Can Exercise Help Mild Disk Bulge?
I'm having a mild disk bulge between L4 and L5 of my back bones.
Do I need to undergo surgery to get it corrected or is there any way of getting it corrected through exercise (I'm a good swimmer) or alternative therapy?
Years ago the treatment advised for lower back pain was to rest and do very little until the symptoms had eased. Nowadays doctors realise this actually hinders recovery in almost all cases and the best course of action is to take pain killers and carry on as normal taking regular exercise
As a bulging disc can press on the nerve roots of the spinal cord the pain experienced varies between suffers depending on how much the disc has bulged. For many people the use of over-the-counter painkillers is enough whilst for other prescription drugs are needed in the first few days.
Research has found that by resting or doing no exercise the muscles and ligaments around the spinal cord can become less pliable and can cause more pain to be felt for longer so it is definitely important that you do try and do some exercise to try and keep your body flexible and therefore manage the pain better.
It is also important to choose a suitable form of exercise as some types are not suitable for those with a chronic pain condition or those who suffer from occasional bouts of prolapsed disc. Any activity that involves hard direct contact may not be suitable but those that build up strength and resistance such as jogging, swimming or cycling may work wonders for your back.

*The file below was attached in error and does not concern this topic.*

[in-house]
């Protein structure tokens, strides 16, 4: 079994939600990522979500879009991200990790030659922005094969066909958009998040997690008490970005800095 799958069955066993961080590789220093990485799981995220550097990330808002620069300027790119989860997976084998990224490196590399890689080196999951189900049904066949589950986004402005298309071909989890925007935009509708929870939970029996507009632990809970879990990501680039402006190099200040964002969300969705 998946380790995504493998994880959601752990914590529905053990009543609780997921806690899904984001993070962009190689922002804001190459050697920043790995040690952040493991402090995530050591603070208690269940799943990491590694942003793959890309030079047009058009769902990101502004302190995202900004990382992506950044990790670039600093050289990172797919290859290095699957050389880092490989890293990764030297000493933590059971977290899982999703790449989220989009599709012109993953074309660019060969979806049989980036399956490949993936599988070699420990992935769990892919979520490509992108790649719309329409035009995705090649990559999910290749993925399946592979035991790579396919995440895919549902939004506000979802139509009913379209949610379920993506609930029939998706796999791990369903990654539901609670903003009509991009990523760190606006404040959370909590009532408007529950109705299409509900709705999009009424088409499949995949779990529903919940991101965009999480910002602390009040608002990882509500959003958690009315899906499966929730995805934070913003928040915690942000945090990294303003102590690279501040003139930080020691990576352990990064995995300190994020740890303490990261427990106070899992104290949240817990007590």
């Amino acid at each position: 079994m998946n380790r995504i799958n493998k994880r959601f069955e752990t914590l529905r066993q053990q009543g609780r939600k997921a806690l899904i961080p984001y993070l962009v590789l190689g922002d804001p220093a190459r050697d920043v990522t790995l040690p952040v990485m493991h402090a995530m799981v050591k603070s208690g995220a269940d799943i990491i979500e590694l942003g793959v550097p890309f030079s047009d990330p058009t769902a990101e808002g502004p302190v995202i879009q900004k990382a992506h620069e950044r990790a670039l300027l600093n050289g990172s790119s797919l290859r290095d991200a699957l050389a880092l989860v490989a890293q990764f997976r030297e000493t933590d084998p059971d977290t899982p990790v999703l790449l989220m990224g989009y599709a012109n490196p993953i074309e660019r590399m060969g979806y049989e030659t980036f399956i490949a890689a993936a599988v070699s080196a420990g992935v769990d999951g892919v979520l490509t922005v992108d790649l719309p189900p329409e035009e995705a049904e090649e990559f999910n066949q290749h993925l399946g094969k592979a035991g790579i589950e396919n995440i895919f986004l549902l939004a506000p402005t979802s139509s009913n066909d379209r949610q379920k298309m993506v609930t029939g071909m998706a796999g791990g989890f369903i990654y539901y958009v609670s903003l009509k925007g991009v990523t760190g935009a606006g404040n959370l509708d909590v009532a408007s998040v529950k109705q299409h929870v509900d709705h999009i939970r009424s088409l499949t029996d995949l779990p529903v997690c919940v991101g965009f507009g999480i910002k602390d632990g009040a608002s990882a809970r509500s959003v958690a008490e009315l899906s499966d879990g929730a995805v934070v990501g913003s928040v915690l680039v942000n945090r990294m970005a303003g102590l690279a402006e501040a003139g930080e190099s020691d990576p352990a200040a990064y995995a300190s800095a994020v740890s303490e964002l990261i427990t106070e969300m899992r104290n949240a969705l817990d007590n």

You must remember however to warm up and warm down (equally important as warming up in order to prepare your spine and muscles for the exercise and remember to stop whenever you feel pain.
If you take regular exercise that builds muscle tone and helps you lose any excess weight you will probably find the pain experienced is less, as strength is gained and your body holds your weight more appropriately and effectively.
If you haven’t taken any exercise for a long time or feel that you are not physically capable of doing any exercise why not visit your gym an arrange an internal induction during which an instructor will advise you on the best equipment for your purpose and health status or see a physiotherapist who may be able to recommend some exercises that can help you prepare for taking some exercise.
I would strongly recommend going back to your doctor and asking whether a regular and exercise-specific plan would be appropriate (with the help and guidance of a physiotherapist) and whether this may help prevent surgery or at least postpone it, or indeed if it is appropriate to exercise at all.